There are many who have claimed that Agile has killed manual testing. That’s not (quite) true.
It is far more accurate to say that Agile has forced software testing to evolve, just like it has forced software development to evolve. The fast feedback loops, accelerated product iterations, and demands of Agile continuous delivery have necessitated a push towards automated continuous testing. Executing a test manually that could easily be automated is simply a waste of valuable time and resources.
This doesn’t mean however, that manual testing is dead. Instead, manual testing is transforming more and more into exploratory testing; a process of testing that includes learning a product, designing test cases, executing test cases and interpreting test results at the same time.
Exploratory testing is manual testing’s answer to Agile. There are several reasons Agile teams are enthusiastically adopting and integrating exploratory testing into their day-to-day work.
1. Exploratory Testing helps you expose defects that automated and manual testing miss
By scouting and exploring new product features from various perspectives, exploratory testing has the power to quickly expose defects that would be missed by scripted testing.
Even if exhaustive automated testing was possible (which it’s not in compressed Agile sprints), the types of defects discovered in exploratory testing still wouldn’t be found. To put it simply, scripted manual or automated testing helps you check if expected paths are free of predictable issues. Exploratory testing helps you discover what dangers might be lurking beyond the primary paths, including in territory that’s not accessible to test automation.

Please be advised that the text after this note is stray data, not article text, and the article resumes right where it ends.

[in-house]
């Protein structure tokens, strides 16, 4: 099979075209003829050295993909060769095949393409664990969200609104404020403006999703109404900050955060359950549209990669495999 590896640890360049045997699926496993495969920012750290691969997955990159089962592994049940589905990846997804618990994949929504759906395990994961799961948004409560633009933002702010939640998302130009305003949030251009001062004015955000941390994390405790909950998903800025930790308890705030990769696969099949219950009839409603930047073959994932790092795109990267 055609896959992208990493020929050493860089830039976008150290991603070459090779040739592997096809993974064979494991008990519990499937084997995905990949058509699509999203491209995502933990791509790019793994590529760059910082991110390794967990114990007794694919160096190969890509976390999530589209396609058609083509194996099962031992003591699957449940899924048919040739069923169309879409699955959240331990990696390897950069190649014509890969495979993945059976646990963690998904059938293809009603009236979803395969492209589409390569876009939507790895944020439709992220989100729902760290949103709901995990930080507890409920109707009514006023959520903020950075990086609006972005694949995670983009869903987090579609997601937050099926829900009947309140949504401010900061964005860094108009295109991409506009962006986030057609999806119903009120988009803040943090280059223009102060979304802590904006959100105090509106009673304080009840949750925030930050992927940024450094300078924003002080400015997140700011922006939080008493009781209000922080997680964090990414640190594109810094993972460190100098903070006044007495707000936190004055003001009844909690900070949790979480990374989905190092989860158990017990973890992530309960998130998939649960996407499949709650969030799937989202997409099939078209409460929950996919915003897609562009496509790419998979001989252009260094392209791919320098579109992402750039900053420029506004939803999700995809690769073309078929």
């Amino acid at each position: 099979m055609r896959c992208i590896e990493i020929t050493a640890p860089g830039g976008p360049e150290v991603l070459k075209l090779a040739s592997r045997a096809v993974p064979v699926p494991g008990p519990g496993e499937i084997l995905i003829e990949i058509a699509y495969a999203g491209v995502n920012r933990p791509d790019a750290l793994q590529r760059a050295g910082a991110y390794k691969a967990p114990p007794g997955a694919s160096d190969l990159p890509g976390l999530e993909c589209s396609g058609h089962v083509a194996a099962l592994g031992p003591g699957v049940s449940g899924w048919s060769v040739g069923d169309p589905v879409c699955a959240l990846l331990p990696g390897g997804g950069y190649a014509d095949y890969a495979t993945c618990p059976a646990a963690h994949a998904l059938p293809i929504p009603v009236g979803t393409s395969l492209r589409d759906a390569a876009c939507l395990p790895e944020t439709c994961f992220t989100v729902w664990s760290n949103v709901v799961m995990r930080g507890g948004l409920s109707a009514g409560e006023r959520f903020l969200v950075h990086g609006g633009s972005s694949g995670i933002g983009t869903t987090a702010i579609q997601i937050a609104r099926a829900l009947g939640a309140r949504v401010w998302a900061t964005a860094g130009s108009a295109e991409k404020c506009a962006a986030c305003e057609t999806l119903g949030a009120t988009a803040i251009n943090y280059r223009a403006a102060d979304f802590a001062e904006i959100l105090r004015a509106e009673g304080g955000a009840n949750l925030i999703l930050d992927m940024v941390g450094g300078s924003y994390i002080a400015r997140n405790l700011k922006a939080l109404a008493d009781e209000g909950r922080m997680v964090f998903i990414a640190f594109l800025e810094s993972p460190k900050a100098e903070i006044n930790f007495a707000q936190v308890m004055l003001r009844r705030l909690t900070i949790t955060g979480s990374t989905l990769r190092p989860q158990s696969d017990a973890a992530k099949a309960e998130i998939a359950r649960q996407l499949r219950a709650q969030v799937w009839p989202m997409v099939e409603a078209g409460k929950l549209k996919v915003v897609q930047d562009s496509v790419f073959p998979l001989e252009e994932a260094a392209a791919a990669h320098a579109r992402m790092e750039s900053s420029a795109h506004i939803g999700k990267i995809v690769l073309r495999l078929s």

2. Exploratory Testing helps many different team members collaborate to expose more types of defects
Exploratory testing has the power to bring a together diverse group of people, ranging from developers and business analysts, to technical writers and more, to contribute to the testing of a feature or product. Since no specialized test automation or scripting knowledge is required to conduct exploratory testing, each of these people can bring their different specialties and perspectives to the table.
With a larger and more diverse group examining the application, you can expose a broader variety of defects and reduce the risk that a critical defect goes unnoticed. There’s never enough time or resources to test absolutely everything. However, if you perform exploratory testing from many different perspectives, you can get more risk reduction from whatever time and resources you can allocate to testing.
3. Exploratory Testing lets you find functional defects when automated testing is not (yet) viable
There are situations where automated testing isn’t feasible or the smartest testing approach. In these situations, exploratory testing is perfect for performing a quick sanity check on new functionalities and their impact across an application. If you use an exploratory testing tool to automatically record and document your efforts, any defects found can easily be reproduced later on.
Exploratory testing is not a substitute for automated testing. You still need an automated regression test suite to determine if the changes you’ve made compromise your existing functionality. Exploratory testing can, however, go further beyond your automated tests to uncover defects that would not have been discovered otherwise.
Paired with automated testing, exploratory testing is the future of manual testing for Agile teams.
Exploratory Testing for Agile
Want to learn more about how exploratory testing removes testing bottlenecks for agile teams – and how to get started? Watch the on-demand webinar Transform Your Agile Processes with a New Approach to Exploratory Testing.
You’ll learn how to:
- Introduce exploratory testing into agile sprints and continuous delivery processes
- Apply exploratory testing in a way that complements and accelerates your existing testing strategy
- Choose among exploratory testing strategies (session-based, tour-based, polychrome, etc.)
- Plan and coordinate exploratory testing involving a variety of team member perspectives
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